Well, I was talking specifically about loops -inline for and inline while.

For me these are two distinctly different things. Consider:

inline fn ham() void
{
    for (0..10) |i|
        std.debug.print("{} ", .{i});
}

Calling ham() means your code will have a for loop embedded into it, but this loop is not going to be unrolled into 10 std.debug.print calls.

Unless, of course, compiler decides to optimize by silently unrolling the loop behind your back, but let’s not go there, because if we do, any function can potentially be inlined and this conversation is meaningless.

If, on the other hand, we decide to make our for loop an inline for loop instead, the compiler is asked to duplicate its body 10 times, hardcoding i values into std.debug.print calls.

This is why I think inline and unrolled / unwound are two distinct things.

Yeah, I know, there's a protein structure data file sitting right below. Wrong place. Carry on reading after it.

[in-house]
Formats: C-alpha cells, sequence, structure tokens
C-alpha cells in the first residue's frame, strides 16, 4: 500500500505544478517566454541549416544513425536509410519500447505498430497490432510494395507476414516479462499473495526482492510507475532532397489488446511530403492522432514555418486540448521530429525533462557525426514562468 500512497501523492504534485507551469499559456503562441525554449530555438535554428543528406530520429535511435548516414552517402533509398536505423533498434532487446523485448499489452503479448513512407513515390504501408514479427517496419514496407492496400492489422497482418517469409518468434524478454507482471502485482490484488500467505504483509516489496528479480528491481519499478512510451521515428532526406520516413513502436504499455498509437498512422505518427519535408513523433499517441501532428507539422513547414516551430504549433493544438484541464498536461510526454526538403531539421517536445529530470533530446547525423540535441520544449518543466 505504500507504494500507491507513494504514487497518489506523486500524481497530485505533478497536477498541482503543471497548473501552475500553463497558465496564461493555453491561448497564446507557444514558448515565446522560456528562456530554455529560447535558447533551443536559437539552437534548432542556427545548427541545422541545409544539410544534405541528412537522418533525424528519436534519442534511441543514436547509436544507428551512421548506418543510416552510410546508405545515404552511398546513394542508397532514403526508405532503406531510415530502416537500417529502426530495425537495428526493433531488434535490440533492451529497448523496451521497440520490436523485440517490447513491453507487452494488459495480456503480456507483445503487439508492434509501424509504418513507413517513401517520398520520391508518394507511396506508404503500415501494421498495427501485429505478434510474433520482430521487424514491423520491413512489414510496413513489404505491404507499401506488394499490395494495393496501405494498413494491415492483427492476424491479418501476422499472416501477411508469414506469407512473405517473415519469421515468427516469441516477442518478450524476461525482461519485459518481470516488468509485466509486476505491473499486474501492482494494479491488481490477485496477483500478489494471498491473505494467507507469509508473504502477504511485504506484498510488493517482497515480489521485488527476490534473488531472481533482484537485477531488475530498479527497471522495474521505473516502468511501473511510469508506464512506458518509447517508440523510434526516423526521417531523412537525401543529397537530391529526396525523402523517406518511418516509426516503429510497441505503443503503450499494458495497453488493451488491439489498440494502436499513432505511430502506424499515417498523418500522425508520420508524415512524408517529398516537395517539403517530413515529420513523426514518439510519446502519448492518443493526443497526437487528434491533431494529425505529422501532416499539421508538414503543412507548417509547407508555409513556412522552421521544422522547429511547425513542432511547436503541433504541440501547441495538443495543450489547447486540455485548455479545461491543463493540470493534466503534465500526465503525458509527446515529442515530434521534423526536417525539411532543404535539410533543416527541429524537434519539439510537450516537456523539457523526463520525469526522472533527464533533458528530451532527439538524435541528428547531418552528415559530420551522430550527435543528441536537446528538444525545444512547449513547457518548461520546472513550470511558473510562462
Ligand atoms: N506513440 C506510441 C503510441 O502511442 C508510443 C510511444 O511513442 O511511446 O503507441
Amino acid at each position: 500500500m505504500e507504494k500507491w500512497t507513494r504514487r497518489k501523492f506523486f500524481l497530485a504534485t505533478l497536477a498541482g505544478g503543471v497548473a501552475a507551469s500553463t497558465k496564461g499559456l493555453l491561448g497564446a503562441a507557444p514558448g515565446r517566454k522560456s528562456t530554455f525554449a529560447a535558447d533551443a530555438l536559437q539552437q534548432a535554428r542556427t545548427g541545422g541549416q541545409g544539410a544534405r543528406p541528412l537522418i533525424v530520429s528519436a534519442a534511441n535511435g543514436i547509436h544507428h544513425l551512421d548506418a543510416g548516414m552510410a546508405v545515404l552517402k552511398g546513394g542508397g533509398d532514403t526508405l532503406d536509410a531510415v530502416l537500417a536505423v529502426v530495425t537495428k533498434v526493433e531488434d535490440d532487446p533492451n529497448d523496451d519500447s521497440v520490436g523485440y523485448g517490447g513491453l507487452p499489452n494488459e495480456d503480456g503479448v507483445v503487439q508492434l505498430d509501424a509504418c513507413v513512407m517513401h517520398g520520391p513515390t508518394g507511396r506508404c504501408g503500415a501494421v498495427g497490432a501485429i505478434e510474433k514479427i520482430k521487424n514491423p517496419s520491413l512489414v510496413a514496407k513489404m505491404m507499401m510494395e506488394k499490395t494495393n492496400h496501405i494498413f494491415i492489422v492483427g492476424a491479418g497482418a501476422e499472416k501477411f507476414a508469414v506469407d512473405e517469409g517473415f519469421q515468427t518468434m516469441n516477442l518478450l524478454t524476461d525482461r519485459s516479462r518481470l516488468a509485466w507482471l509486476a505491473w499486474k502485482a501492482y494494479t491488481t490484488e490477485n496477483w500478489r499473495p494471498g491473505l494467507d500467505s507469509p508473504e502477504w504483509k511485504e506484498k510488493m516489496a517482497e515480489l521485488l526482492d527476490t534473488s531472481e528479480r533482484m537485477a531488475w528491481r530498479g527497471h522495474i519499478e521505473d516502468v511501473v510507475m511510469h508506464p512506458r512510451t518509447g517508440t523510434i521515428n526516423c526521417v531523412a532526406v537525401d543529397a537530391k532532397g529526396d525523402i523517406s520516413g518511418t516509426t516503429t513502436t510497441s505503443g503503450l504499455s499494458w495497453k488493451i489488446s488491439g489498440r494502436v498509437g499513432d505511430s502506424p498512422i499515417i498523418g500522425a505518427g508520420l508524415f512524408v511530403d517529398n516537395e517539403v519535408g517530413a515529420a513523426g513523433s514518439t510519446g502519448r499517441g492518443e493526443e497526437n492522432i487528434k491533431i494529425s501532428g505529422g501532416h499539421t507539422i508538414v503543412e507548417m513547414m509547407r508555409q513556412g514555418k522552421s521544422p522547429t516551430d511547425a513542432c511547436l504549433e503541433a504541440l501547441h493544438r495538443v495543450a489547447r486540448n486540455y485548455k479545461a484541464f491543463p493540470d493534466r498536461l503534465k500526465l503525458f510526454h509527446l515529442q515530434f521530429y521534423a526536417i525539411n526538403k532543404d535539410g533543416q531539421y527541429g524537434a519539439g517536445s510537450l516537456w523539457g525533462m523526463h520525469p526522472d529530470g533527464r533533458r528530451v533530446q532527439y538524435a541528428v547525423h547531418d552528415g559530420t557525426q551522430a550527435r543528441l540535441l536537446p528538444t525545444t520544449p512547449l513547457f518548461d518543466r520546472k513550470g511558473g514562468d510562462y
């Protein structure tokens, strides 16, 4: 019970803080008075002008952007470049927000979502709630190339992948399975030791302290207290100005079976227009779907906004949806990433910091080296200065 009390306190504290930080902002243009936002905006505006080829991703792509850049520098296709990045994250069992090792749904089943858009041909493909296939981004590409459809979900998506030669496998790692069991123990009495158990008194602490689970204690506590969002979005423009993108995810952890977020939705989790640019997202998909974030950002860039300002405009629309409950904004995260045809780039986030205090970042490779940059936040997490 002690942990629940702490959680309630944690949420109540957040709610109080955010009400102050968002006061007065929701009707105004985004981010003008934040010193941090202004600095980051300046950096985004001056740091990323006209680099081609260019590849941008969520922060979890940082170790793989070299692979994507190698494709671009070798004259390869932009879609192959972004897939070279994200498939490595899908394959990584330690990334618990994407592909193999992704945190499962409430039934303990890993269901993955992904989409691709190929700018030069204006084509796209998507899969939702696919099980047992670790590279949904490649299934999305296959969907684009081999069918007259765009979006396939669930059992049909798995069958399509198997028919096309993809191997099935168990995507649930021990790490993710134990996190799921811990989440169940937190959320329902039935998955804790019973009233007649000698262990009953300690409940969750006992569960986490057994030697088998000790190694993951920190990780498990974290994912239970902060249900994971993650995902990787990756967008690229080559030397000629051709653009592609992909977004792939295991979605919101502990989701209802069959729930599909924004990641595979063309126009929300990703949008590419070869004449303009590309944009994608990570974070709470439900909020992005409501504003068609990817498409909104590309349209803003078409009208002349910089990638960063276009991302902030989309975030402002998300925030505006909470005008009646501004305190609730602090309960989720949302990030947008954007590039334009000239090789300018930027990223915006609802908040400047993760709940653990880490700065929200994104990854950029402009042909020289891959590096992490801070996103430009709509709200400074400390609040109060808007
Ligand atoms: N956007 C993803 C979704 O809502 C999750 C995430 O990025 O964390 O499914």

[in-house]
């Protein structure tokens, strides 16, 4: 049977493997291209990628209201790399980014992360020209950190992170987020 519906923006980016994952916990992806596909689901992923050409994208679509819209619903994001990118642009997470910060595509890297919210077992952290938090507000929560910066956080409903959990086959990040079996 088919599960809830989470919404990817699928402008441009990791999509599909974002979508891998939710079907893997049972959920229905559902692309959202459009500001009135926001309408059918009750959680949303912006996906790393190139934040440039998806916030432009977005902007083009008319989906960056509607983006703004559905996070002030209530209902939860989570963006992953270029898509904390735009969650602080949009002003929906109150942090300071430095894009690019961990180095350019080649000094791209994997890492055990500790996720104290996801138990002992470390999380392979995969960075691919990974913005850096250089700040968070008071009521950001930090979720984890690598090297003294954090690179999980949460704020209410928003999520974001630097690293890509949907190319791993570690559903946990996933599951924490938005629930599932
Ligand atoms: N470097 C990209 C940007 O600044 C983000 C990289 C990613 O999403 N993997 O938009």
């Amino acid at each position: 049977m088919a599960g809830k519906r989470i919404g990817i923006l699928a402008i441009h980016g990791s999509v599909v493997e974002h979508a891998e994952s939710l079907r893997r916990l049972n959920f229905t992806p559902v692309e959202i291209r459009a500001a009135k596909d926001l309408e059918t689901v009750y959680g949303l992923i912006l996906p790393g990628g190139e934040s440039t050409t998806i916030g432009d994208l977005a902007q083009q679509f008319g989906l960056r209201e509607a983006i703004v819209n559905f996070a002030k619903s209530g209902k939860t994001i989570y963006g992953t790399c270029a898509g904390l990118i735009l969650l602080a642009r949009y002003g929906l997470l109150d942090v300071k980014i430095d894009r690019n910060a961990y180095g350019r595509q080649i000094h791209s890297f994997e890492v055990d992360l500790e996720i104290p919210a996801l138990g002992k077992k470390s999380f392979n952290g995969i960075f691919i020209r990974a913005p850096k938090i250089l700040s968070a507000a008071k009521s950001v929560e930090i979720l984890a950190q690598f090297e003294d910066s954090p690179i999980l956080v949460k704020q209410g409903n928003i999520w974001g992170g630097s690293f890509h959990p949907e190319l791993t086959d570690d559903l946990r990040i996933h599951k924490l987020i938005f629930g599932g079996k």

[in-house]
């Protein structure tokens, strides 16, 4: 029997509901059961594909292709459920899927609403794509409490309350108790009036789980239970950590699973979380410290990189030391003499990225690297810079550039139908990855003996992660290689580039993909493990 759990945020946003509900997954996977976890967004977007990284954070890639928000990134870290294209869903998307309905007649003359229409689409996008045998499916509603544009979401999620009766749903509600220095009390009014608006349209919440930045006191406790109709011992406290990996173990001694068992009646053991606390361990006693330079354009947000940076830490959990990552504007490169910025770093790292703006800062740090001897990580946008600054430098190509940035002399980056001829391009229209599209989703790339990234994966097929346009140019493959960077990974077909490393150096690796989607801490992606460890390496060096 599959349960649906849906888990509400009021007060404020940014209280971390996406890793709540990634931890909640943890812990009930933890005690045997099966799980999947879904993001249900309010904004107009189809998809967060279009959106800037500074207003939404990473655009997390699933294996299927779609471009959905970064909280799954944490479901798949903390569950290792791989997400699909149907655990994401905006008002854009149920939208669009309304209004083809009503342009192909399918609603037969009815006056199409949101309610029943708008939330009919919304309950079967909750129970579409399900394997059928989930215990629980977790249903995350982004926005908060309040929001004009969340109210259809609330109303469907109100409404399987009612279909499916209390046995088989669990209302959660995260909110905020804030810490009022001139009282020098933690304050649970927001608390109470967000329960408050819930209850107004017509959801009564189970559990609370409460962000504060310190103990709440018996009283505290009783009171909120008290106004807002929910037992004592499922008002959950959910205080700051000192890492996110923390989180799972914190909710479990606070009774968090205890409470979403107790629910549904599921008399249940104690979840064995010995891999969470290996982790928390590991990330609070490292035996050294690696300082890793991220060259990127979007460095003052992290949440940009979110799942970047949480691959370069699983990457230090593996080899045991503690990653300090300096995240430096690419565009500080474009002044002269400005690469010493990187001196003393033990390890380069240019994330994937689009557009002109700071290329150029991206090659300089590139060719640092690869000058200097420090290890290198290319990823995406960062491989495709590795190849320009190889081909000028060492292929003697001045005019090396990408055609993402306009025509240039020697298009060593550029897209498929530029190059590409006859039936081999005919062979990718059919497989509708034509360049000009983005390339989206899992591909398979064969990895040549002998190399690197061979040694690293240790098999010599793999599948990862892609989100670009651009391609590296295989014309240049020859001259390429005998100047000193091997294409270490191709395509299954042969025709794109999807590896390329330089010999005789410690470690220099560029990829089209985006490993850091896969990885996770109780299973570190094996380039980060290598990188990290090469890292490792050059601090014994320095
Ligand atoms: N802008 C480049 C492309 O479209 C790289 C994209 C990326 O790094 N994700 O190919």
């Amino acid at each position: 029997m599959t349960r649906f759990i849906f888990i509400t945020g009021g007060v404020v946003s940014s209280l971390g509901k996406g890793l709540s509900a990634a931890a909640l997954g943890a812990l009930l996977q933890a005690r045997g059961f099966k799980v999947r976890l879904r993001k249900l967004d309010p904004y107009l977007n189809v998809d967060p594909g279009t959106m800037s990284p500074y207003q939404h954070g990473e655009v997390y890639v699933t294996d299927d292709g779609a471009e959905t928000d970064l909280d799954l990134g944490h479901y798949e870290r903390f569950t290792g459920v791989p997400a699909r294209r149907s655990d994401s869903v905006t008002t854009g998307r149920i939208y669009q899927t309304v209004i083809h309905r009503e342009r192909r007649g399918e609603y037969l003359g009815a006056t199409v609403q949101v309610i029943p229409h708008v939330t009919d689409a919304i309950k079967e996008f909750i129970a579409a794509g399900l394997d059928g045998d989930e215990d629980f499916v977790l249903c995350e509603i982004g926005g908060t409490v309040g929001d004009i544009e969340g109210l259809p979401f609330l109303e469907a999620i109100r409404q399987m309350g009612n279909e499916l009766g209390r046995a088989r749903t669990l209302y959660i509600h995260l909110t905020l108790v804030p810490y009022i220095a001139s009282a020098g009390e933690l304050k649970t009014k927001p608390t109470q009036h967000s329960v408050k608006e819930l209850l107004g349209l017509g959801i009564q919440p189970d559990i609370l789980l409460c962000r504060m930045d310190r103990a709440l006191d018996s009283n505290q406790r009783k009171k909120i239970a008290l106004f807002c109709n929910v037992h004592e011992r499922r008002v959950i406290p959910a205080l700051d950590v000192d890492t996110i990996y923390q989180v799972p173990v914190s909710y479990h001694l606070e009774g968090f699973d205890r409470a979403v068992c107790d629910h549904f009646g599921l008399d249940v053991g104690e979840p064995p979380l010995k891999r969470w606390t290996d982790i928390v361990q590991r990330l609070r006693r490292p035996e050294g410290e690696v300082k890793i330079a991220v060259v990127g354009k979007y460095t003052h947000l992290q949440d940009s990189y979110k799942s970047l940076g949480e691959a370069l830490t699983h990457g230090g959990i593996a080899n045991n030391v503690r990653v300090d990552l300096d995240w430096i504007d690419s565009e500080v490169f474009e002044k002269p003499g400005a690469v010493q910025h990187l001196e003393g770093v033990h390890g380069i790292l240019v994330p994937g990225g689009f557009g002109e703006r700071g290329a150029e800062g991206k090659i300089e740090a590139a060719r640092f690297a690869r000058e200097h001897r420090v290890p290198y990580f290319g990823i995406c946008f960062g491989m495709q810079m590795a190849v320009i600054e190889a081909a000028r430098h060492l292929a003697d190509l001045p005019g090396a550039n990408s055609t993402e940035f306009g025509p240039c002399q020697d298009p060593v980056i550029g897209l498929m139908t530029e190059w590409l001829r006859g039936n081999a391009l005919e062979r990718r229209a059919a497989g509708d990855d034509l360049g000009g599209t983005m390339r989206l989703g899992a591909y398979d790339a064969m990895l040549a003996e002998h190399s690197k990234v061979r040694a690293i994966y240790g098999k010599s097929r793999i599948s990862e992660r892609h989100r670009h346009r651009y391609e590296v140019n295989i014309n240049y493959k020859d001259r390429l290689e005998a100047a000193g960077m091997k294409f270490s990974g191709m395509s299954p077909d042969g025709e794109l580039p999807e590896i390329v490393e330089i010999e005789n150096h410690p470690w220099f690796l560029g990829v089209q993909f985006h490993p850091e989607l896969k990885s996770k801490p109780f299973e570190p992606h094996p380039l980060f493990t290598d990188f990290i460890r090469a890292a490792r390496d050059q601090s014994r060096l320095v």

Then again I may easily be missing something, in which case I would be glad to learn about my mistake.

Correct.

I don’t necessarily agree with the use of the words here. I can’t remember seeing any mentions of “inlined loops” outside of the Zig community. Unless they were actually meaning an inlined function, which predominantly consists of a loop, so, effectively, inlining a loop, which would still be not the same as unrolling it.

I don’t claim to posses a great amount of knowledge on the subject, but aren’t loops “unrolled” or “unwound”, rather than “inlined”? They’re inline (in the body of the function that contains them) already, after all.

Sure, I can see the point of reusing a keyword (inline) instead of introducing a new one (unrolled, unwound), but it still sounds kinda strange.

Just my 2 cents.
I could be completely wrong, of course, please correct me if you feel I am.